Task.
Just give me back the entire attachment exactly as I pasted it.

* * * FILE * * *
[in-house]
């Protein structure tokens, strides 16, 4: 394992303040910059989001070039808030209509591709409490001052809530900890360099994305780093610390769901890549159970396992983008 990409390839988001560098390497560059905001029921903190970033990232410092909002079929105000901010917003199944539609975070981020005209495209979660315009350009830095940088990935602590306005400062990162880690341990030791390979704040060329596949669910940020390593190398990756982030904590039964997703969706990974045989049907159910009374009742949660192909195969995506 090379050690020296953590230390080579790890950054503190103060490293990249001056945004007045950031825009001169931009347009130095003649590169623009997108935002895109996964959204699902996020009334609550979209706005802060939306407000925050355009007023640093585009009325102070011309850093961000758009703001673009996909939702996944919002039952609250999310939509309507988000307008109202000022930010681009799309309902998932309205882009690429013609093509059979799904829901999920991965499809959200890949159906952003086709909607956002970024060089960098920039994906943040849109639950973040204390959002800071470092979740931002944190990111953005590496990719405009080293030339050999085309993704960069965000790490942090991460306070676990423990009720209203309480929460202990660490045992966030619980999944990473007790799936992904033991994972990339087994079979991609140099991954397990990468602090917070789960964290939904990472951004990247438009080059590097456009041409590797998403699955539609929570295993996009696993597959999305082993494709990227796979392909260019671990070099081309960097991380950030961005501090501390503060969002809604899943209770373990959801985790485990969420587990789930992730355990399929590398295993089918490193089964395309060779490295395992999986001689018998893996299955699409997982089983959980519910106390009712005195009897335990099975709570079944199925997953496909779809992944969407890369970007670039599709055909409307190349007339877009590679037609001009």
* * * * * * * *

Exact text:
[in-house]
């Protein structure tokens, strides 16, 4: 394992303040910059989001070039808030209509591709409490001052809530900890360099994305780093610390769901890549159970396992983008 990409390839988001560098390497560059905001029921903190970033990232410092909002079929105000901010917003199944539609975070981020005209495209979660315009350009830095940088990935602590306005400062990162880690341990030791390979704040060329596949669910940020390593190398990756982030904590039964997703969706990974045989049907159910009374009742949660192909195969995506 090379050690020296953590230390080579790890950054503190103060490293990249001056945004007045950031825009001169931009347009130095003649590169623009997108935002895109996964959204699902996020009334609550979209706005802060939306407000925050355009007023640093585009009325102070011309850093961000758009703001673009996909939702996944919002039952609250999310939509309507988000307008109202000022930010681009799309309902998932309205882009690429013609093509059979799904829901999920991965499809959200890949159906952003086709909607956002970024060089960098920039994906943040849109639950973040204390959002800071470092979740931002944190990111953005590496990719405009080293030339050999085309993704960069965000790490942090991460306070676990423990009720209203309480929460202990660490045992966030619980999944990473007790799936992904033991994972990339087994079979991609140099991954397990990468602090917070789960964290939904990472951004990247438009080059590097456009041409590797998403699955539609929570295993996009696993597959999305082993494709990227796979392909260019671990070099081309960097991380950030961005501090501390503060969002809604899943209770373990959801985790485990969420587990789930992730355990399929590398295993089918490193089964395309060779490295395992999986001689018998893996299955699409997982089983959980519910106390009712005195009897335990099975709570079944199925997953496909779809992944969407890369970007670039599709055909409307190349007339877009590679037609001009």